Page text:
Sex and Gender in Georgia

I didn’t want to have to do this, but it’s time for my first feminist rant.

Now look here. Georgia has abysmally poor gender relations. Not as bad as Iran, but much, much worse than America. I’m sorry to all the Georgians if it hurts to hear that, but it’s the truth.

I commented on a previous post that a lot of American girls were complaining because men were groping them, proposing marriage to them, refusing to take no for an answer, etc. A couple of people replied that it’s the same everywhere else. Well, I have news for you: actually, it’s not.

In America, we have laws against sexually harassing women. We have laws against unwarranted sexual touching. Sure, there are gropers in America, but there are also ad campaigns on the NYC subway telling women that if they are touched inappropriately they should tell an MTA employee who will call the cops. The American legal system isn’t perfect, but at least our society has an enforcement mechanism in place that is designed to protect women from predatory males.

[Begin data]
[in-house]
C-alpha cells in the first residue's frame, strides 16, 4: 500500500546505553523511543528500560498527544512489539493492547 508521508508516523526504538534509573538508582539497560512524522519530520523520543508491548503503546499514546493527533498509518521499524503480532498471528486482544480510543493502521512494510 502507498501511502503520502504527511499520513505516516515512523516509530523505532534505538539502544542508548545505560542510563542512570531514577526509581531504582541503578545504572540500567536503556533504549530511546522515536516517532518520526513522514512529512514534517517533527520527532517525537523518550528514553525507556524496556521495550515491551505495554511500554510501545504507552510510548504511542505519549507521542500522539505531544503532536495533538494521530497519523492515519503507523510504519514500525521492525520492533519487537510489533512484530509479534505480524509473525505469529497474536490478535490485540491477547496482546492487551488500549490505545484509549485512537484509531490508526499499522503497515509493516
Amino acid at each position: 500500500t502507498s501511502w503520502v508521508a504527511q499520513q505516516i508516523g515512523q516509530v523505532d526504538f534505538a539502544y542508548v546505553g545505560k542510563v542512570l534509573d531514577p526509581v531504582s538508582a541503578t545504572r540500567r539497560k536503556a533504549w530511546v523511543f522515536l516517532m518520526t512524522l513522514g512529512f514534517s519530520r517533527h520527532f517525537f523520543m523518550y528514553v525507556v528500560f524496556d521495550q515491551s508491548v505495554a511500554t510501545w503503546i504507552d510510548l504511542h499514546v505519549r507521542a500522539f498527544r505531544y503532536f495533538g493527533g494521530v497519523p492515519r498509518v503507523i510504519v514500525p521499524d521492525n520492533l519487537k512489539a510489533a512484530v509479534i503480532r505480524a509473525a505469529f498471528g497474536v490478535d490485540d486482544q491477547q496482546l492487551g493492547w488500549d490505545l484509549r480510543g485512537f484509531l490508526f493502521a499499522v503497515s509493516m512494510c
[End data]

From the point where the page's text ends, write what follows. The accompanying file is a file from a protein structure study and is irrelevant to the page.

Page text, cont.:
Now, in Georgia, what do they have? They have the patroni system, in which Georgian men respect Georgian women because they are afraid of that woman’s male relatives. What is wrong with this picture? Anyone?

Well, it’s simple. Human beings are supposed to have rights regardless of how many male relatives they have. The fact is, calling a woman “upatrono” is an insult in this country. What does that word mean? It means that she doesn’t have a male relative to look after her. Why would a woman need one of those in a society with any respect for the basic fundamental idea that women are human beings just like men are?

Our TLG group was given days of training in which we were told over and over again, for hours, that women were not to go out alone. Women could not go to a bar alone. Women should not get in a cab alone. If possible, women should travel with male escorts.